Brainomix has announced that it has been awarded the national tender in Hungary to deploy its artificial intelligence (AI) stroke imaging software across all stroke centres in the country as part of a National Institute for Health Development initiative to improve stroke care.
Awarded following a competitive process, the five-year programme is funded under the EU4Health programme and—according to a Brainomix press release—is the first time that a single stroke AI imaging platform will be deployed across an entire country.
This latest tender will build upon an earlier EU grant that had funded the installation of Brainomix’s flagship e-Stroke platform at 10 hospitals in and around the Hungarian city of Pécs. It will enable e-Stroke to be deployed across the remaining 28 stroke centres in Hungary’s national healthcare system, with the support of eRAD, who will be serving as a technological partner, the release adds.
E-Stroke is a collection of tools that use state-of-the-art AI algorithms to support doctors by providing real-time interpretation of brain scans to help guide treatment and transfer decisions for stroke patients, allowing more patients to be treated in the right place, at the right time.
The initiative to use AI to improve stroke care and patient outcomes for the benefit of all stroke patients in Hungary was driven by world-leading neuroscientist István Szikora (National Institute of Mental Health, Neurology and Neurosurgery [OMIII], Budapest, Hungary). OMIII will serve as the national stroke centre, with full oversight for the programme.
The Hungarian e-Stroke programme was unveiled at the start of the Hungarian Stroke Society XVI Congress and XIII Conference of the Hungarian Society of Neurosonology (1–3 September 2022, Siófok, Hungary).
Launching the programme, Szikora said: “Each year, more than 20,000 stroke patients are admitted to hospitals across Hungary. E-Stroke has been shown to enable faster treatment times, facilitating better patient outcomes, as experienced in single sites here in Hungary and reported in other countries including the UK and Poland.
“In our earlier experience with e-Stroke, we were particularly impressed by its comprehensive suite of imaging solutions, with the ability to be used in small general hospitals as well as large stroke centres. We are glad that, with the support of an EU grant (EFOP 5.2.6-20), this option now will be available in multiple stroke centres throughout the country.”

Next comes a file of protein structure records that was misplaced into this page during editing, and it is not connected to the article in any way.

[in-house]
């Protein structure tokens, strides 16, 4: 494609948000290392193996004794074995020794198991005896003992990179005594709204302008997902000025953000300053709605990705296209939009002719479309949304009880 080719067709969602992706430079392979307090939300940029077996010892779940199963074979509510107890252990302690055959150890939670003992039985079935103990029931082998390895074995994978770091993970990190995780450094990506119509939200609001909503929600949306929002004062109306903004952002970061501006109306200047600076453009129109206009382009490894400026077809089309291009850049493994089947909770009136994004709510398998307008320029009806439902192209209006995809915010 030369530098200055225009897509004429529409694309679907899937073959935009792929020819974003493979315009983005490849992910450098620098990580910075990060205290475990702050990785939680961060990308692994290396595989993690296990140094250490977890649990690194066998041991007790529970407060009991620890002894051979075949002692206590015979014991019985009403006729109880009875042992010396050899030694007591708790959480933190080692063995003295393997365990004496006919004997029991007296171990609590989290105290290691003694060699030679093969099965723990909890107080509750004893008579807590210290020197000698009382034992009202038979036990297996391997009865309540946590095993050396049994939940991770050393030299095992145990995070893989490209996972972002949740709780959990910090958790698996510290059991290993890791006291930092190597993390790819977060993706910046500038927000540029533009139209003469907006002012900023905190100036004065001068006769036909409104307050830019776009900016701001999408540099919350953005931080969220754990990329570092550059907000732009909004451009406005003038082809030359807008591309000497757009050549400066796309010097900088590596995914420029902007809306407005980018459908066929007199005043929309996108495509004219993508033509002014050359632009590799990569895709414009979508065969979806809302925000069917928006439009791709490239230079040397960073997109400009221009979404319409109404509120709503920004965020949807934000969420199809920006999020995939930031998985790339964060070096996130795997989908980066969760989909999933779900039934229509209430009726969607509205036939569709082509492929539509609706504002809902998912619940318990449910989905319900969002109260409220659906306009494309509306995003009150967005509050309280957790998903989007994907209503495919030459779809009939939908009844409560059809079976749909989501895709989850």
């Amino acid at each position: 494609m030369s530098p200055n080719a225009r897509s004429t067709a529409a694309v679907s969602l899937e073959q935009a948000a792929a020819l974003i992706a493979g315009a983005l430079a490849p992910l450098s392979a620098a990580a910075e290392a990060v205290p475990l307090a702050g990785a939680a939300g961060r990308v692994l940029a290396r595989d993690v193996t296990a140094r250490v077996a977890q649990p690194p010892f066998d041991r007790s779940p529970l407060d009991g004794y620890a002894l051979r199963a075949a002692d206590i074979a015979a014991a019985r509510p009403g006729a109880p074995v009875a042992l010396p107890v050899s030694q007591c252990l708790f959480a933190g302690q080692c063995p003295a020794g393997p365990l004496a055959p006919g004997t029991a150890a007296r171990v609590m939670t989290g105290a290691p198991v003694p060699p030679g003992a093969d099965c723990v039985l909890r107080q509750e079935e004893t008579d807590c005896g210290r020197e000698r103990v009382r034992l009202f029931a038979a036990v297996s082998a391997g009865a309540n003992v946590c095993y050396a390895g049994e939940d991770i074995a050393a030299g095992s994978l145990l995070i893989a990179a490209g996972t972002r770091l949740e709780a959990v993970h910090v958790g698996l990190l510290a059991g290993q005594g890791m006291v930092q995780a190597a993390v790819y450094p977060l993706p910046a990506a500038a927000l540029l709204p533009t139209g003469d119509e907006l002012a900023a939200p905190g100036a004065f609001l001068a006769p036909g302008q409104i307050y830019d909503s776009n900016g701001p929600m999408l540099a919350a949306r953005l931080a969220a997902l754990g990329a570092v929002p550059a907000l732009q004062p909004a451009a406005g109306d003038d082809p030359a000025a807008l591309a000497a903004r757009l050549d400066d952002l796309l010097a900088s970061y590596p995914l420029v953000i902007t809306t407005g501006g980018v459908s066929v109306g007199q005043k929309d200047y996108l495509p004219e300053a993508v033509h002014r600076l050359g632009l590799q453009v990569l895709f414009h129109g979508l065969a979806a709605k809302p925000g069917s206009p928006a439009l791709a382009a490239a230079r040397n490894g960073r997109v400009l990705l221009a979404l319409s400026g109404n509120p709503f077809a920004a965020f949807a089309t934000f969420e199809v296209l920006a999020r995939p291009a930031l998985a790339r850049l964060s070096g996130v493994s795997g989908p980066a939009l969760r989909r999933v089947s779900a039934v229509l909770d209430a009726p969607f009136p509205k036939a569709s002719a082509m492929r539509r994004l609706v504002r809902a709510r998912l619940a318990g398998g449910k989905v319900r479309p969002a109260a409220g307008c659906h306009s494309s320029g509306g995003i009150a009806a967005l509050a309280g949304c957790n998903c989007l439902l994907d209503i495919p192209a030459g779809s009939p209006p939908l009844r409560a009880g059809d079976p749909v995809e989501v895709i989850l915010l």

The e-Stroke platform will support both specialist and non-specialist clinicians to interpret stroke brain scans in real-time, and to identify patients who need urgent treatments or transfer to a specialist hospital. Using the e-Stroke mobile app, doctors can securely share brain scans with specialists at other hospitals, bringing expert decision making to all hospital emergency departments on a 24/7 basis, according to Brainomix.
The e-Stroke platform has been in use at Semmelweis University Hospital (Budapest, Hungary) for the past four years, where the primary stroke centre treats more than 700 stroke patients each year. Bence Gunda, an associate professor in the Department of Neurology at Semmelweis, has previously shown that treatment rates for stroke patients improved and treatment times were reduced following the installation of e-Stroke.
“Our results are indicative of the impact that Brainomix’s technology can have on a stroke network, helping physicians make faster decisions so that more patients can get the optimum treatment,” Gunda said. “E-Stroke facilitates the diagnosis of acute ischaemic stroke by quantifying the extent of ischaemic damage, indicating where there are occluded vessels and assessing the status of collateral circulation. The CT [computed tomography] perfusion module is very helpful in assessing the eligibility of late-time-window patients for thrombectomy.”
In addition to this full national tender for Hungary, e-Stroke has been adopted by other countries in Europe, including across Andalucía in Spain. Last year, Brainomix was awarded the national tender for 17 of Poland’s largest comprehensive stroke centres and, in 2020, the company also won a National Health Service (NHS) Artificial Intelligence in Health and Care Award to deploy e-Stroke across a number of UK stroke networks and evaluate its impact on stroke care across NHS regions. Following its launch in 2015, e-Stroke is now used by more than 330 hospitals in 30 countries, the release states.